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The financially-strapped Canada Post is phasing out home mail delivery over the next five years, replacing the door-to-door service with community mail boxes in central locations.
Canada Post will also cut 6,000 to 8,000 jobs in the postal industry, and raise the price of the postage stamp by 22 cents.
Here & Now’s Jeremy Hobson speaks with CBC reporter Rosemary Barton about the shift in Canada, and then talks with Washington Post reporter Ed O’Keefe about what the U.S. can learn from its northern neighbor.
JEREMY HOBSON, HOST:
This is HERE AND NOW.
Canadians are coming to terms with an issue that, so far, Americans have avoided: What to do with a postal service that is financially strapped? Canada Post announced last week it is ending home mail delivery. It will replace door-to-door service with community mailboxes over the next five years. It will also raise the price of a stamp by 30 percent.
For more, we're joined from Ottawa by CBC national reporter Rosemary Barton. Rosemary, welcome.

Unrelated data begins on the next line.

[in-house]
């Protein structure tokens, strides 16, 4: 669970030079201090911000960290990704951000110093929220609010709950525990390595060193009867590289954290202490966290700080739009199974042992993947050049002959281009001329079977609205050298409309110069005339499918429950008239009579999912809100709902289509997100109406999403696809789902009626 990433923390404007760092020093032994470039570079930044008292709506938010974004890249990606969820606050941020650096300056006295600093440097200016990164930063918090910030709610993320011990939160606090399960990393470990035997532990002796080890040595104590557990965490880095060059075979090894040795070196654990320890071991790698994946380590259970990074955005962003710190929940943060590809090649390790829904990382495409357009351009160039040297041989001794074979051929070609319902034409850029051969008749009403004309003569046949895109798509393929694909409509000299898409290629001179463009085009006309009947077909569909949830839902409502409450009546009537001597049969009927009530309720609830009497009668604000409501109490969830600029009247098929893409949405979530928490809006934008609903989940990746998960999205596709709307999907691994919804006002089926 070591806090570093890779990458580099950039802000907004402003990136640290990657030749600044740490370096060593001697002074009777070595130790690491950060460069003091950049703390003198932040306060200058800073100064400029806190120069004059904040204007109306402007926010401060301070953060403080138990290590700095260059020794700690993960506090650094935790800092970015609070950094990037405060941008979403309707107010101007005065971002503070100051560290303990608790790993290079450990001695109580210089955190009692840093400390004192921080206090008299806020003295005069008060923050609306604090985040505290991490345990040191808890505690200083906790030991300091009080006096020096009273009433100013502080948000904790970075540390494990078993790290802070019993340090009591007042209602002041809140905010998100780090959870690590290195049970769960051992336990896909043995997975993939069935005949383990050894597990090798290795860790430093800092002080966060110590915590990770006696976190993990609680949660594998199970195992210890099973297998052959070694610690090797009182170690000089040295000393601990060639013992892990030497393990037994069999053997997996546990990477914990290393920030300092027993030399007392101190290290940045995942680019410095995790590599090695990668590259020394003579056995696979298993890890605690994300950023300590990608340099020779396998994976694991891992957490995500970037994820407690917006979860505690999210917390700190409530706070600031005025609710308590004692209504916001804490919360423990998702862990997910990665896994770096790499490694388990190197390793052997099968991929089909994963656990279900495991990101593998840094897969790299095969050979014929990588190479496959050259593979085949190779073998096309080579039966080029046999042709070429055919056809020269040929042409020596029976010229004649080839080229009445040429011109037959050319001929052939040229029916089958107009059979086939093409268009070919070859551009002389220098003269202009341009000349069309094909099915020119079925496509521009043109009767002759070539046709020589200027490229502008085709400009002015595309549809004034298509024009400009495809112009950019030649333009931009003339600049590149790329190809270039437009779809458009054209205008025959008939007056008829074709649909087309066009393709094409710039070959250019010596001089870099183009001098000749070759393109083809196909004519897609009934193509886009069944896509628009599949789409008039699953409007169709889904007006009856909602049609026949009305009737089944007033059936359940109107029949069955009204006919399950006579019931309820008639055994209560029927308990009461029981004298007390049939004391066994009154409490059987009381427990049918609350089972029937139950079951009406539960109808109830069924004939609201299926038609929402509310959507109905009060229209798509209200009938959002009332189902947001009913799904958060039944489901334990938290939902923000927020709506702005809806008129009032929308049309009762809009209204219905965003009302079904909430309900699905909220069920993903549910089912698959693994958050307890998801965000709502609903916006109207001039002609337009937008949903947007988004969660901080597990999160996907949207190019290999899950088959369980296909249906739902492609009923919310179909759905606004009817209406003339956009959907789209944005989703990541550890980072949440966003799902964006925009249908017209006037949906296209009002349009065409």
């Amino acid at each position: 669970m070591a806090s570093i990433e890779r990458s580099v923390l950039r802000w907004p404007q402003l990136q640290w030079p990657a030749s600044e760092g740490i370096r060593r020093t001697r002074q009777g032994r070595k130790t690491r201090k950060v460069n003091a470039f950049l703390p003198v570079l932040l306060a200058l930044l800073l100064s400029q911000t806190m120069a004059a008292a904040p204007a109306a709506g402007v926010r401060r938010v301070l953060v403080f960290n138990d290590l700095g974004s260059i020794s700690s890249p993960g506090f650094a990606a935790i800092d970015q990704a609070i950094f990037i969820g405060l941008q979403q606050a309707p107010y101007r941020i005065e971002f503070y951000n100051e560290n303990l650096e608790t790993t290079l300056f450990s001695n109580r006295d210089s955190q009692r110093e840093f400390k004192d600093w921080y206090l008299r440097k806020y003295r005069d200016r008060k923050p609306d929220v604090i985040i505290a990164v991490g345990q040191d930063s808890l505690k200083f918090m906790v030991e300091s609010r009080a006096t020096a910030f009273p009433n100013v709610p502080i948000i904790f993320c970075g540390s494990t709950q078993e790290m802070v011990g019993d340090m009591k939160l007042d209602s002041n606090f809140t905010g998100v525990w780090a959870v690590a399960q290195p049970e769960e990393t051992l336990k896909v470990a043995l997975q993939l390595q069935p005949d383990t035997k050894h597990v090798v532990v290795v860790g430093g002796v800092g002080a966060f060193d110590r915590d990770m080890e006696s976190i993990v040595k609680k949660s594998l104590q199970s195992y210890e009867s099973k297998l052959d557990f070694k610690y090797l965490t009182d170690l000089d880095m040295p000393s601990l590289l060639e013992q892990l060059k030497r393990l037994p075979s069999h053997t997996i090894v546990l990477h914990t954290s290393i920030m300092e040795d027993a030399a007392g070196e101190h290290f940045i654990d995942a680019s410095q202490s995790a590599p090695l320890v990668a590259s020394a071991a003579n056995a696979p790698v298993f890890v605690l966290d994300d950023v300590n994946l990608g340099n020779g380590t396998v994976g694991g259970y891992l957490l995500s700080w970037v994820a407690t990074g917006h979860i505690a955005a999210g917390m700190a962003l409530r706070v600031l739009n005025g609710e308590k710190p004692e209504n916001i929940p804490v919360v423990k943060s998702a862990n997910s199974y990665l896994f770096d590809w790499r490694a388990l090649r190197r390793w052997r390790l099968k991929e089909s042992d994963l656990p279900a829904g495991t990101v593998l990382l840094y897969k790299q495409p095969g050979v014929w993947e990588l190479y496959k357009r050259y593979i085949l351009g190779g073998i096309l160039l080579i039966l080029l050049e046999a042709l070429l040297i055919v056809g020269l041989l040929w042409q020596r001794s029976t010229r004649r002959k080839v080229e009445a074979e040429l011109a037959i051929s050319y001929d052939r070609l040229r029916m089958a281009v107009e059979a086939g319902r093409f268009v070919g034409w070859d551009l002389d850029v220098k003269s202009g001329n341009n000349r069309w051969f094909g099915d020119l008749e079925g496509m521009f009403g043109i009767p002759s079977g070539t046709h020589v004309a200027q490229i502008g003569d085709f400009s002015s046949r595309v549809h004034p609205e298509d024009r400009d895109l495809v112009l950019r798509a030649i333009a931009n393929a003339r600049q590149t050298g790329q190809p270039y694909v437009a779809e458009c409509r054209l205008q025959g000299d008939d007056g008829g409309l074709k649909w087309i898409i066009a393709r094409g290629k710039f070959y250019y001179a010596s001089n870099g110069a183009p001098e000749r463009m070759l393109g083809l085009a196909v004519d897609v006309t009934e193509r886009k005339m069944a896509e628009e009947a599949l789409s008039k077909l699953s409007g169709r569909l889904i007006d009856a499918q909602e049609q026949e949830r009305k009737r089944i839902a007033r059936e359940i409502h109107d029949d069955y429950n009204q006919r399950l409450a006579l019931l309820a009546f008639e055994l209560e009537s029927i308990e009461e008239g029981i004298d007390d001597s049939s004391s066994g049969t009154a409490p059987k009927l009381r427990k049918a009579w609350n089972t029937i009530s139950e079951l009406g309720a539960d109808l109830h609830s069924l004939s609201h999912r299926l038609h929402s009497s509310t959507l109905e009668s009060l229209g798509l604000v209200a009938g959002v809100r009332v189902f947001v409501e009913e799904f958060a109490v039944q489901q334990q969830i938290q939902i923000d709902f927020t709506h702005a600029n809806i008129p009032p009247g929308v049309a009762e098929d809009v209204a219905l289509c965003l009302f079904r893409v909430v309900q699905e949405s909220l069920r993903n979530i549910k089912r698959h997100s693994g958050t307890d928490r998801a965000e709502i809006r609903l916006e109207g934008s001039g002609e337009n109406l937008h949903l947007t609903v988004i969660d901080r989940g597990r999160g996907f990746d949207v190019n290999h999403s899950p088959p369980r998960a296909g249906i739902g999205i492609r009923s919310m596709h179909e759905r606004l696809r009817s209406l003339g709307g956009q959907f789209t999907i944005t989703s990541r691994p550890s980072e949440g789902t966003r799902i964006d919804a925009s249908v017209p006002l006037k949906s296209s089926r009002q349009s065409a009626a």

ROSEMARY BARTON: Hi.
HOBSON: Well, what's pushing Canada to do this, first of all, not just end home delivery, but increase the cost of postage so dramatically?
BARTON: It's because Canada Post has a money problem, quite simply. It was headed toward an annual $1 billion operating loss by 2020. People aren't using mail as much. And it needed to come up with a solution to save itself. So the thing that is going to make the most savings is stopping this door-to-door delivery.
Most people will transition now to those big super mailboxes that you have at the end of a few streets, and they are also going to, as you've said, raise the price of stamps. So they - if you want to buy a single stamp in Canada now, it's going to cost you a whole dollar.
HOBSON: And how are people reacting to that idea, to actually have to go in to a communal area and get your mail instead of having it delivered to the door?
BARTON: First of all, this is actually the way lots of Canadians already get their mail. This is how two-thirds of Canadians get their mail. Only five million Canadian households are still getting their mail door-to-door. I'm one of them.
BARTON: And there is a lot of nostalgia - even on my part, as well - about what will happen when you don't have a letter carrier coming to your door and putting mail in your little mailbox, your mail slot anymore. A lot of people are feeling sort of sad about that, and wondering why Canada Post couldn't come up with some sort of other solution.